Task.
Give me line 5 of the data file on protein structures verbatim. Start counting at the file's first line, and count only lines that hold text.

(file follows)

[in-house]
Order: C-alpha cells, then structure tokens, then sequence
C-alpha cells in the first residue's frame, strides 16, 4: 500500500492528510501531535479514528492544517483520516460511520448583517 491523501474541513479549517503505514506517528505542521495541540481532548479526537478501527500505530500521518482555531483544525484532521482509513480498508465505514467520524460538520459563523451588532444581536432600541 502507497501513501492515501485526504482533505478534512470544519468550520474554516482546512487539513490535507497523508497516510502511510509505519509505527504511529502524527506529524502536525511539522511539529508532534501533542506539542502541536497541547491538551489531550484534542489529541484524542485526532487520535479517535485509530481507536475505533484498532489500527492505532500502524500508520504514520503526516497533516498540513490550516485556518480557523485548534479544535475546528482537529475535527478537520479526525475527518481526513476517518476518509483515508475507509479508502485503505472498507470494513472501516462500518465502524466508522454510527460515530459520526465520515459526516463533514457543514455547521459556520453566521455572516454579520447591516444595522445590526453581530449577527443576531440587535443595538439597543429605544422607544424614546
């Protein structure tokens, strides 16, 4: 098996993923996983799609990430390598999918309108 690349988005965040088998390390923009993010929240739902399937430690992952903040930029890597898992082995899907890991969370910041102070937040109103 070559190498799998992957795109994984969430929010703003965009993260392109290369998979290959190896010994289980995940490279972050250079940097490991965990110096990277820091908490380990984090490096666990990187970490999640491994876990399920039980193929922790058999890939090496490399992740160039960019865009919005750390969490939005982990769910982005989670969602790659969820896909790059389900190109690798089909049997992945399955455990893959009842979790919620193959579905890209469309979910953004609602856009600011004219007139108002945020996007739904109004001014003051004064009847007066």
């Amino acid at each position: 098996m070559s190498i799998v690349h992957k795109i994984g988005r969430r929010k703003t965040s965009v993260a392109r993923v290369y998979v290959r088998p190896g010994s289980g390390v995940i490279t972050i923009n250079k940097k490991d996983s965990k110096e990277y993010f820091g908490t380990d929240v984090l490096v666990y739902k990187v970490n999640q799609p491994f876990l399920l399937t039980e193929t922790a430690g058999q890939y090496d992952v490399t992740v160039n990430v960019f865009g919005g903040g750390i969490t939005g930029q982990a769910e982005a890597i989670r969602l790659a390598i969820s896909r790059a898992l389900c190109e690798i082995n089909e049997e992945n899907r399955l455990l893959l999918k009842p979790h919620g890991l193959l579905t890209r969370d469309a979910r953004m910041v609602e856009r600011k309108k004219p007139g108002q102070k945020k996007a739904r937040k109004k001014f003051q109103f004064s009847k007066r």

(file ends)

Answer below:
């Amino acid at each position: 098996m070559s190498i799998v690349h992957k795109i994984g988005r969430r929010k703003t965040s965009v993260a392109r993923v290369y998979v290959r088998p190896g010994s289980g390390v995940i490279t972050i923009n250079k940097k490991d996983s965990k110096e990277y993010f820091g908490t380990d929240v984090l490096v666990y739902k990187v970490n999640q799609p491994f876990l399920l399937t039980e193929t922790a430690g058999q890939y090496d992952v490399t992740v160039n990430v960019f865009g919005g903040g750390i969490t939005g930029q982990a769910e982005a890597i989670r969602l790659a390598i969820s896909r790059a898992l389900c190109e690798i082995n089909e049997e992945n899907r399955l455990l893959l999918k009842p979790h919620g890991l193959l579905t890209r969370d469309a979910r953004m910041v609602e856009r600011k309108k004219p007139g108002q102070k945020k996007a739904r937040k109004k001014f003051q109103f004064s009847k007066r």